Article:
Of moose and mandolins
HOMETOWN Broadview Heights, Ohio
OCCUPATION Environmental scientist with the EPA
HCN READER SINCE 2002
Elaine Lai stopped by High Country News on a sunny day in early May. She works for the wastewater unit of the Environmental Protection Agency, and had driven over from her Denver office to write a permit for the federal fish hatchery in nearby Hotchkiss.
Lai -- who plays the banjo and speaks rapturously of bluegrass festivals -- still seems a bit surprised to find herself working for a federal agency. But after she earned a master's degree in public policy and environmental management from Duke University, the EPA made her an offer she couldn't refuse: two years on agency pay with an EPA partner in the continental U.S. or elsewhere. She chose "elsewhere," and took a position in the Alaskan Arctic with the World Wildlife Fund, where she helped coordinate a climate change witness program. In the Far North, Lai helped stimulate communication between scientists and indigenous people, who experience global warming not as a temperature trend line on a graph, but as rapidly changing natural patterns: shifting caribou and moose migrations, altered salmon runs, thawing tundra and river ice that breaks up earlier in the spring.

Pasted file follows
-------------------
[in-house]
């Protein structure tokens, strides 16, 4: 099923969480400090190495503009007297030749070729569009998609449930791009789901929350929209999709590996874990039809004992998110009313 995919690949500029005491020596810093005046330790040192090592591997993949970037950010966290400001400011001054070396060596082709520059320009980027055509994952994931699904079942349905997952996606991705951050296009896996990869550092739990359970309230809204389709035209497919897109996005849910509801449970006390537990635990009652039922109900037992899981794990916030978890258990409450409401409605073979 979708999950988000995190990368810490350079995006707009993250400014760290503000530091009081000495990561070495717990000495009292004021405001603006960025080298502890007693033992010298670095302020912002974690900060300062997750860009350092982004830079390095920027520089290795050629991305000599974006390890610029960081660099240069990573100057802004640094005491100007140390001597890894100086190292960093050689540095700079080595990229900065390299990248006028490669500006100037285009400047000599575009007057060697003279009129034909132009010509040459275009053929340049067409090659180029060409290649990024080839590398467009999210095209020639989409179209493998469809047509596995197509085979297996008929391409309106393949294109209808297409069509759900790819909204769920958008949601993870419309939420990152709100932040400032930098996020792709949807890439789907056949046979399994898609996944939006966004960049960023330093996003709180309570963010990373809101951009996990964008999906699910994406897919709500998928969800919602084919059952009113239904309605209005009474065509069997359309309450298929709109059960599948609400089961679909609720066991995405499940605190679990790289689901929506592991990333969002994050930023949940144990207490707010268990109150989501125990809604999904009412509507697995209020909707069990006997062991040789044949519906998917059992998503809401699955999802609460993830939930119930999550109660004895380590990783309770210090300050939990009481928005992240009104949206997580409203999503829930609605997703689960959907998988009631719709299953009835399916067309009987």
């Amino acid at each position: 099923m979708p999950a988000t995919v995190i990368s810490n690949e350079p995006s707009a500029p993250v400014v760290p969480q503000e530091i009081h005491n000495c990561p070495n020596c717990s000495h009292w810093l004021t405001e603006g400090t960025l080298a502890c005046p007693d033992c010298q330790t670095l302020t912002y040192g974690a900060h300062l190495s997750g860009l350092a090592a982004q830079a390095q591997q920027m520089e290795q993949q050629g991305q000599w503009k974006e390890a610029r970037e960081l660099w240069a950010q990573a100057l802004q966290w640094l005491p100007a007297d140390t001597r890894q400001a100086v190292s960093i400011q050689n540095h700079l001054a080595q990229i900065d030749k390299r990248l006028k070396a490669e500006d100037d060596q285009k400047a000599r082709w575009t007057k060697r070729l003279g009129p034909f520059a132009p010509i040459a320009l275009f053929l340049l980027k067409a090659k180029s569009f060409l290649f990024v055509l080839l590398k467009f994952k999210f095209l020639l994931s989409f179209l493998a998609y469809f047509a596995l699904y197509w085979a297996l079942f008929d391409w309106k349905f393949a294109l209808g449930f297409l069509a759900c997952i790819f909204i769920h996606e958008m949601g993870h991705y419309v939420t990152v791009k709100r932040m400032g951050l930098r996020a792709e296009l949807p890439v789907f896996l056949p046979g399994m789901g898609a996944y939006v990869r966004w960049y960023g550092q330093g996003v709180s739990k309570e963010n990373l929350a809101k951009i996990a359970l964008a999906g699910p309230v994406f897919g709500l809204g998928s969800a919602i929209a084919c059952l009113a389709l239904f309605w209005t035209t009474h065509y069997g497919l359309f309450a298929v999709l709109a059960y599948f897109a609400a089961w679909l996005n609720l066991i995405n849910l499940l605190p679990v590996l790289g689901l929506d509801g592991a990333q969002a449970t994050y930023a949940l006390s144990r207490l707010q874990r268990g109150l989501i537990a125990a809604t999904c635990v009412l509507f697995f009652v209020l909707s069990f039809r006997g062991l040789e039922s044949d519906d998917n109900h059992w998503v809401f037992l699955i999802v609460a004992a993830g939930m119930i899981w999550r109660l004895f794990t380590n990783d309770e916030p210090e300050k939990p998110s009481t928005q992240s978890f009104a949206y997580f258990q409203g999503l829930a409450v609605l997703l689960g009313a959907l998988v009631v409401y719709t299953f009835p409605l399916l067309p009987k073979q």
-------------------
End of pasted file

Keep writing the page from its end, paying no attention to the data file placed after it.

Lai was deeply impressed by the Native communities she worked with: "They're such warm people," she says. "The communities are so tight-knit."
Lai came to Paonia expecting to spend the night camping out in her car. Instead, she temporarily joined another tight-knit community -- the HCN interns. Lai lingered in town long enough to co-host a show on the local radio station, KVNF, with interns Jeff Chen, Emily Underwood and Terray Sylvester. Then she slept on their couch. No comment on whether they made her play the banjo in exchange for the night's accommodation.